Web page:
When you picture domestic violence, you probably imagine a black eye or other assorted bruises. Sometimes, however, the marks of domestic abuse aren’t visual. Emotional abuse also constitutes domestic violence, and yet, victims often fail to receive the support they so desperately need.

Not only is emotional abuse a form of domestic violence, it’s the most common type of abuse. In Psychology Today, Dr. Steven Stosny explains that few situations can harm a spouse more than living with an emotionally abusive partner.

Why Is Emotional Abuse So Harmful?

Emotional abuse can take many forms, but it nearly always leads to a fearful spouse who alters behavior in hopes of keeping the abusive person happy. Abusers use tactics often seen in POW camps, as they realize that it’s easier to exert control via emotional manipulation than through physical means. Such behavior can leave lasting scars, including feelings of helplessness or shame. Many victims of emotional abuse struggle with depression, anxiety, or other mental health issues.

Stopping the Cycle of Abuse

While life with an emotionally abusive spouse can be miserable, it’s possible to break free not only from the problematic relationship, but also from the lasting trauma that such abuse may inflict. Professional help is imperative, particularly for those who do not yet feel capable of leaving an abusive partner. From couples counseling to support groups, a variety of avenues can be pursued to minimize emotional damage and reduce the risk of falling into dangerous coping mechanisms.

Domestic violence may be your present reality, but it doesn’t need to be part of your future. With the Brown Law Offices on your side, you can finally end the cycle and move forward with your life. Reach out today to learn more about opportunities for gaining much-needed legal protection.

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Photo of Cynthia Brown Cynthia Brown

Cynthia Brown is a founding partner with the Brown Law Offices, P.A. She is an honors graduate of the University of South Dakota and William Mitchell College of Law. Cynthia was admitted to practice in 1998.

After graduating from law school, Cynthia served…

Cynthia Brown is a founding partner with the Brown Law Offices, P.A. She is an honors graduate of the University of South Dakota and William Mitchell College of Law. Cynthia was admitted to practice in 1998.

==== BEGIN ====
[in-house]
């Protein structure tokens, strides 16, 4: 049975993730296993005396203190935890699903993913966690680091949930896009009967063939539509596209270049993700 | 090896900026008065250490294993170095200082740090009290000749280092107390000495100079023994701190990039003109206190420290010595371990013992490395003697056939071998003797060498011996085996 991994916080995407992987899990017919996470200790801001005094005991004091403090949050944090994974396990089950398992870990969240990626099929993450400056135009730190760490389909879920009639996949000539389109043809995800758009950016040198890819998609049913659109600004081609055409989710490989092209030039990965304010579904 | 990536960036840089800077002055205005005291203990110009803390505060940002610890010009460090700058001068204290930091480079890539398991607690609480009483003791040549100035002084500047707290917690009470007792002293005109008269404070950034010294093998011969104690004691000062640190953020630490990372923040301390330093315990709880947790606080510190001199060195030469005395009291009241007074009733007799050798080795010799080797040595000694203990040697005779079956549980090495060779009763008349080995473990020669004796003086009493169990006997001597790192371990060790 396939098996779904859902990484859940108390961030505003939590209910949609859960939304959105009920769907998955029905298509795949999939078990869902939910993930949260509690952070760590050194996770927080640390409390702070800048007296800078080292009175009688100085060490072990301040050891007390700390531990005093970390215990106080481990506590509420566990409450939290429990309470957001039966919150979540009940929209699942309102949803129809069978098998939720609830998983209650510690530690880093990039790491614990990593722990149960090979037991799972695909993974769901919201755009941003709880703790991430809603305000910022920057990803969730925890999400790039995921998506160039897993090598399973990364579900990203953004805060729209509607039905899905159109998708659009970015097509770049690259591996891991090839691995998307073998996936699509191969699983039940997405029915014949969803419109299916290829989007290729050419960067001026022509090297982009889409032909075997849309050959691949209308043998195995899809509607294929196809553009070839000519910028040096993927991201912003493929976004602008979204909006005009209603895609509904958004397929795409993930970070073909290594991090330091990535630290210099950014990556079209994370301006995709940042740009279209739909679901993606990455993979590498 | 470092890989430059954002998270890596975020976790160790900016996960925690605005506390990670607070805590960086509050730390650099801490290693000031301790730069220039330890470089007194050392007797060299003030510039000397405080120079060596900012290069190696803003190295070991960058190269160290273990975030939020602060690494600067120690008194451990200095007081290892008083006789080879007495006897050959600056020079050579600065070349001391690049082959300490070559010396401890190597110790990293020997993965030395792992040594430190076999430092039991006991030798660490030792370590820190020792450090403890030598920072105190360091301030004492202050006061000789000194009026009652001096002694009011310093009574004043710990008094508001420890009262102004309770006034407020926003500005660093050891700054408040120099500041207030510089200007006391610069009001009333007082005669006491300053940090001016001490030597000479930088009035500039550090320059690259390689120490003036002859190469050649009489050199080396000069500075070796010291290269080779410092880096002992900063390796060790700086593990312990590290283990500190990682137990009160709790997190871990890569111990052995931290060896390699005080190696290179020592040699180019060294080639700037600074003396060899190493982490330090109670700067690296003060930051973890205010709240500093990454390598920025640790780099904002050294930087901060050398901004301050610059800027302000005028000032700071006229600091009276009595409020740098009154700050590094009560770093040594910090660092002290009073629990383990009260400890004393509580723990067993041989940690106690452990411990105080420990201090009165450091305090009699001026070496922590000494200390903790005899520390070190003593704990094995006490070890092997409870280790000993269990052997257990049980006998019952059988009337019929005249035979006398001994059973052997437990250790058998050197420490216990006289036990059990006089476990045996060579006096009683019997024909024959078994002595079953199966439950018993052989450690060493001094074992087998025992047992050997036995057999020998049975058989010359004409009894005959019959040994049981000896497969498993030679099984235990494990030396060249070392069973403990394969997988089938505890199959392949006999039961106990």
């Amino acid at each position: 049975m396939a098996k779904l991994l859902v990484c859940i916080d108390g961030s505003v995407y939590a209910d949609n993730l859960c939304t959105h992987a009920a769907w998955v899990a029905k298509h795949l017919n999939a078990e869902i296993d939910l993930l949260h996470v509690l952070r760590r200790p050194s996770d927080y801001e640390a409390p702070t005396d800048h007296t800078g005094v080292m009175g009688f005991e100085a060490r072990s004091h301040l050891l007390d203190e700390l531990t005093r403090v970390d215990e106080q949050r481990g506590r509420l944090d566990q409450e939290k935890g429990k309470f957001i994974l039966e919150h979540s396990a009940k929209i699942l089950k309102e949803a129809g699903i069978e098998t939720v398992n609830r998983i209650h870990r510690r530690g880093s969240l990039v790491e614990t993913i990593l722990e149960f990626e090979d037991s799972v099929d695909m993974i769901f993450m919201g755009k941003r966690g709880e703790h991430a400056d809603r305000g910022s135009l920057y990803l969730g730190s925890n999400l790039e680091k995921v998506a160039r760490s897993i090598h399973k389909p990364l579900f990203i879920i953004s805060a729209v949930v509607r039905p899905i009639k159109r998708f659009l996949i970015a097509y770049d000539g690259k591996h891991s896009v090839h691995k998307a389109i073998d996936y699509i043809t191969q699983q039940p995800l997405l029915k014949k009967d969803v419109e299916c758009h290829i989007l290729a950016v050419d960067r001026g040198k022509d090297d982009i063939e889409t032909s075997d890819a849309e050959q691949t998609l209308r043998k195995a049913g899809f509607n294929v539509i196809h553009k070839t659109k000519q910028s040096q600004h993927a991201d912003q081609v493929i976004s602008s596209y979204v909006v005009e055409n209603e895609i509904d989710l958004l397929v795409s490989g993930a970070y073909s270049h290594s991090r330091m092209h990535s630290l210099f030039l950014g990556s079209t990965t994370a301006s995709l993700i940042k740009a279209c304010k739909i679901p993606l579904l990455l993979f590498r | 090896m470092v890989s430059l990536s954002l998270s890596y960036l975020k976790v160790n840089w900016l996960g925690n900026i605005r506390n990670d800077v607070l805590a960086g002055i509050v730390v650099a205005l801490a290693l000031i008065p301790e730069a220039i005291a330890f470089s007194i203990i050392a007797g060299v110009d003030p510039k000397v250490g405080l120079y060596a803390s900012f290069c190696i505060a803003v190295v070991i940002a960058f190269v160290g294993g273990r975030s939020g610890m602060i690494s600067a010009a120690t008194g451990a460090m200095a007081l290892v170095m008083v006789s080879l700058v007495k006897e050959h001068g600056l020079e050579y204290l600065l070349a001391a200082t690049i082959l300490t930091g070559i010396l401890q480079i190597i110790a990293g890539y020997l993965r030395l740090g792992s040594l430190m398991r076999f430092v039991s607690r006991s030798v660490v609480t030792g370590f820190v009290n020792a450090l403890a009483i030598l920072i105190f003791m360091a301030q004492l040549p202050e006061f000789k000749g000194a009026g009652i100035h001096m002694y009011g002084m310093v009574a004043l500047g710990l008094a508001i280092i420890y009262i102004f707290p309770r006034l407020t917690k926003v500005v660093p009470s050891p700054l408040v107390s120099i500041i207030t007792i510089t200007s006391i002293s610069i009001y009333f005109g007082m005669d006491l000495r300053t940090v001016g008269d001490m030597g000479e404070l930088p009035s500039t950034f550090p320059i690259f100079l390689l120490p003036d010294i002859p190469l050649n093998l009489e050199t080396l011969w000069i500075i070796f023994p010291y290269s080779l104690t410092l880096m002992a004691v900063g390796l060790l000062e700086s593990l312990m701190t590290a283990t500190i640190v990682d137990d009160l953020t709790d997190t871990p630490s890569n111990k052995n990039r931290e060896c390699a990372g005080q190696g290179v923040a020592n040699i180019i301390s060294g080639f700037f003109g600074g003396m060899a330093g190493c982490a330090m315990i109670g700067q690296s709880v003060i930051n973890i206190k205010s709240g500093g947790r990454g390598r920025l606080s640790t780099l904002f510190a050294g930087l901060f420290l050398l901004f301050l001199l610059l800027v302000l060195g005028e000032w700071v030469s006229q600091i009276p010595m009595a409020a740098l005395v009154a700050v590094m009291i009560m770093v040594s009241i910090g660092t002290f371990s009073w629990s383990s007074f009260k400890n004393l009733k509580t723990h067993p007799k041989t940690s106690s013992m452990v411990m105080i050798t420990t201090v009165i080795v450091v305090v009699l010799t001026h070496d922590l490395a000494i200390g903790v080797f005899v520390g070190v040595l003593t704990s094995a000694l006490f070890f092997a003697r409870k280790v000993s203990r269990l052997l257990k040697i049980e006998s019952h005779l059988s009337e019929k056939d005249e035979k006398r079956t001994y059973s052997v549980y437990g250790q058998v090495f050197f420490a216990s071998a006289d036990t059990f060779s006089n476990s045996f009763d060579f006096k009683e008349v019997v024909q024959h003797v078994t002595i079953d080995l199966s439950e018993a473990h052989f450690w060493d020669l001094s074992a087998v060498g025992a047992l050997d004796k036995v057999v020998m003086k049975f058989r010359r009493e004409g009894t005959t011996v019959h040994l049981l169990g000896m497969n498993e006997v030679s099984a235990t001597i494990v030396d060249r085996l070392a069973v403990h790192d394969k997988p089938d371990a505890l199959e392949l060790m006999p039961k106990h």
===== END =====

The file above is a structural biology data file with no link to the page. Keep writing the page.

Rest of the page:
After graduating from law school, Cynthia served as the law clerk to the Honorable Timothy R. Bloomquist, retired Chief Judge of Minnesota’s Tenth Judicial District. Upon completing her clerkship, Cynthia practiced with a well-known firm in Cambridge, Minnesota. She founded the Brown Law Offices, P.A. in 2003.

Cynthia has handled a wide variety of family law matters throughout the Twin Cities, and greater Minnesota, including divorce, custody, child protective services, orders for protection and harassment restraining orders. Many of her clients have also asked her to provide guidance concerning their estate planning needs.

Early in her career, Cynthia served as a prosecutor, public defender and criminal investigator. In addition to her family practice, Cynthia routinely represents clients facing criminal charges such as DWI, assault, theft and criminal sexual misconduct.

Cynthia founded the Amigos de Guatemala Foundation in 2007. She is a former Board Member and President of the Foundation, which provided educational, health and financial resources to underprivileged Guatemalan citizens. Her interest in serving the impoverished began with a medical mission trip to Honduras in 1994.

When she is not practicing law, Cynthia enjoys scrap-booking, soap-making, ATV riding and spending time with family.


Areas of Practice
  • Divorce
  • Custody
  • Child Protective Services
  • Restraining Orders
  • Criminal Defense
  • Estate Planning
Bar Admission
  • Minnesota State Bar, 1998
Education
  • William Mitchell College of Law, 1998
  • University of South Dakota, 1995
Joined Firm
  • 2003
Professional Associations & Activities
  • Minnesota State Bar Association
  • Presenter, Various CLE Courses
  • Panel Attorney, Anoka County County Family Law Clinic
  • Monthly Columnist, Minnesota Lawyer Newspaper
  • Author, Family Law Forum
  • Author, Divorce Magazine